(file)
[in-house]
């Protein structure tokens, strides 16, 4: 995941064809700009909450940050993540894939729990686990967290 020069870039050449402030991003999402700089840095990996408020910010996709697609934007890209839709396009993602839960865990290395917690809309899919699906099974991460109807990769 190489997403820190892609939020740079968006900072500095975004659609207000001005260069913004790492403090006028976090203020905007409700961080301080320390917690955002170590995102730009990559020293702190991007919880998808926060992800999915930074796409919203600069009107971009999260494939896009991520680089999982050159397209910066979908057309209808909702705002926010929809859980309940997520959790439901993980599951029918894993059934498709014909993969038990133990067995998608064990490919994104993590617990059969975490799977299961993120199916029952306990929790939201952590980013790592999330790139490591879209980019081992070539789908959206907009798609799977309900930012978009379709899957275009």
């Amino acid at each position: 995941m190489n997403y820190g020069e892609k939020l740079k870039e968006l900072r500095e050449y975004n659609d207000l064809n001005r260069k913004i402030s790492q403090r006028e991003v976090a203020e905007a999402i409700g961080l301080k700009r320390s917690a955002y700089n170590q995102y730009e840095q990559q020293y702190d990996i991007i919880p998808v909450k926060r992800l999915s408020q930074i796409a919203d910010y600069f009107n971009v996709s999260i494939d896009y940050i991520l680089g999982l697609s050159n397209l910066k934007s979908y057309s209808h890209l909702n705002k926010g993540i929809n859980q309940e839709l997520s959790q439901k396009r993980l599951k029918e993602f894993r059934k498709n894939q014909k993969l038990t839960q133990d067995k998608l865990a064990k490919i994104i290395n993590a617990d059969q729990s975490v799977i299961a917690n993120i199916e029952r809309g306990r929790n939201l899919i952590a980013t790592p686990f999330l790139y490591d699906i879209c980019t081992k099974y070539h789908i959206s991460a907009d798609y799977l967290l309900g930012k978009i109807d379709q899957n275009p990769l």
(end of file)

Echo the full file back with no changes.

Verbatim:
[in-house]
């Protein structure tokens, strides 16, 4: 995941064809700009909450940050993540894939729990686990967290 020069870039050449402030991003999402700089840095990996408020910010996709697609934007890209839709396009993602839960865990290395917690809309899919699906099974991460109807990769 190489997403820190892609939020740079968006900072500095975004659609207000001005260069913004790492403090006028976090203020905007409700961080301080320390917690955002170590995102730009990559020293702190991007919880998808926060992800999915930074796409919203600069009107971009999260494939896009991520680089999982050159397209910066979908057309209808909702705002926010929809859980309940997520959790439901993980599951029918894993059934498709014909993969038990133990067995998608064990490919994104993590617990059969975490799977299961993120199916029952306990929790939201952590980013790592999330790139490591879209980019081992070539789908959206907009798609799977309900930012978009379709899957275009």
């Amino acid at each position: 995941m190489n997403y820190g020069e892609k939020l740079k870039e968006l900072r500095e050449y975004n659609d207000l064809n001005r260069k913004i402030s790492q403090r006028e991003v976090a203020e905007a999402i409700g961080l301080k700009r320390s917690a955002y700089n170590q995102y730009e840095q990559q020293y702190d990996i991007i919880p998808v909450k926060r992800l999915s408020q930074i796409a919203d910010y600069f009107n971009v996709s999260i494939d896009y940050i991520l680089g999982l697609s050159n397209l910066k934007s979908y057309s209808h890209l909702n705002k926010g993540i929809n859980q309940e839709l997520s959790q439901k396009r993980l599951k029918e993602f894993r059934k498709n894939q014909k993969l038990t839960q133990d067995k998608l865990a064990k490919i994104i290395n993590a617990d059969q729990s975490v799977i299961a917690n993120i199916e029952r809309g306990r929790n939201l899919i952590a980013t790592p686990f999330l790139y490591d699906i879209c980019t081992k099974y070539h789908i959206s991460a907009d798609y799977l967290l309900g930012k978009i109807d379709q899957n275009p990769l």